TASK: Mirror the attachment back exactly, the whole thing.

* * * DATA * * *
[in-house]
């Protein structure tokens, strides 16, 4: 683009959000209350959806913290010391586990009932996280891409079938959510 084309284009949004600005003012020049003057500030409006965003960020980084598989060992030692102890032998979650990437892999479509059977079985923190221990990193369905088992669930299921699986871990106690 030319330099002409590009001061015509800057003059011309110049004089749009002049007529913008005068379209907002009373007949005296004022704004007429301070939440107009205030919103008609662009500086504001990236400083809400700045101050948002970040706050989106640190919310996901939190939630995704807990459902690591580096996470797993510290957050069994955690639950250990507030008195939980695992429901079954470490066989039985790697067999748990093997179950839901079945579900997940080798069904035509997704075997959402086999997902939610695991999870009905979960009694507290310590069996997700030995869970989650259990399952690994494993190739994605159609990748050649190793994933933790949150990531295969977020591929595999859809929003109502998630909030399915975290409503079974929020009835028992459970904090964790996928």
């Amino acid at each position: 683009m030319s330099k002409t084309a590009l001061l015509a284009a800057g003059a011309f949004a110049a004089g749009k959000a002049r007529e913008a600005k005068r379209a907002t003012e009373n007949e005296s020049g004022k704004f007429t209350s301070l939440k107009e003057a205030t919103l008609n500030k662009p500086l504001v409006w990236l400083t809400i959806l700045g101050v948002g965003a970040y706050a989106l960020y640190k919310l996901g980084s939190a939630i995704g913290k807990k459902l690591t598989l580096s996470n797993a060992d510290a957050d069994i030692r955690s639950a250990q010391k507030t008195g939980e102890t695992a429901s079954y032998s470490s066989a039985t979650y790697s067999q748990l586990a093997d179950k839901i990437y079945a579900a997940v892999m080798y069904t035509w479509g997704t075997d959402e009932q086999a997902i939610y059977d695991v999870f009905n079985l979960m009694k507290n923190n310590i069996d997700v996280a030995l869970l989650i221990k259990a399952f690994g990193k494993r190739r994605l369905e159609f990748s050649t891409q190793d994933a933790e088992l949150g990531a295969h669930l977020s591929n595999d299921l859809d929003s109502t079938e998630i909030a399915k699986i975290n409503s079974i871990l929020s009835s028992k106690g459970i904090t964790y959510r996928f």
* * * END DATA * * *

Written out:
[in-house]
């Protein structure tokens, strides 16, 4: 683009959000209350959806913290010391586990009932996280891409079938959510 084309284009949004600005003012020049003057500030409006965003960020980084598989060992030692102890032998979650990437892999479509059977079985923190221990990193369905088992669930299921699986871990106690 030319330099002409590009001061015509800057003059011309110049004089749009002049007529913008005068379209907002009373007949005296004022704004007429301070939440107009205030919103008609662009500086504001990236400083809400700045101050948002970040706050989106640190919310996901939190939630995704807990459902690591580096996470797993510290957050069994955690639950250990507030008195939980695992429901079954470490066989039985790697067999748990093997179950839901079945579900997940080798069904035509997704075997959402086999997902939610695991999870009905979960009694507290310590069996997700030995869970989650259990399952690994494993190739994605159609990748050649190793994933933790949150990531295969977020591929595999859809929003109502998630909030399915975290409503079974929020009835028992459970904090964790996928």
């Amino acid at each position: 683009m030319s330099k002409t084309a590009l001061l015509a284009a800057g003059a011309f949004a110049a004089g749009k959000a002049r007529e913008a600005k005068r379209a907002t003012e009373n007949e005296s020049g004022k704004f007429t209350s301070l939440k107009e003057a205030t919103l008609n500030k662009p500086l504001v409006w990236l400083t809400i959806l700045g101050v948002g965003a970040y706050a989106l960020y640190k919310l996901g980084s939190a939630i995704g913290k807990k459902l690591t598989l580096s996470n797993a060992d510290a957050d069994i030692r955690s639950a250990q010391k507030t008195g939980e102890t695992a429901s079954y032998s470490s066989a039985t979650y790697s067999q748990l586990a093997d179950k839901i990437y079945a579900a997940v892999m080798y069904t035509w479509g997704t075997d959402e009932q086999a997902i939610y059977d695991v999870f009905n079985l979960m009694k507290n923190n310590i069996d997700v996280a030995l869970l989650i221990k259990a399952f690994g990193k494993r190739r994605l369905e159609f990748s050649t891409q190793d994933a933790e088992l949150g990531a295969h669930l977020s591929n595999d299921l859809d929003s109502t079938e998630i909030a399915k699986i975290n409503s079974i871990l929020s009835s028992k106690g459970i904090t964790y959510r996928f």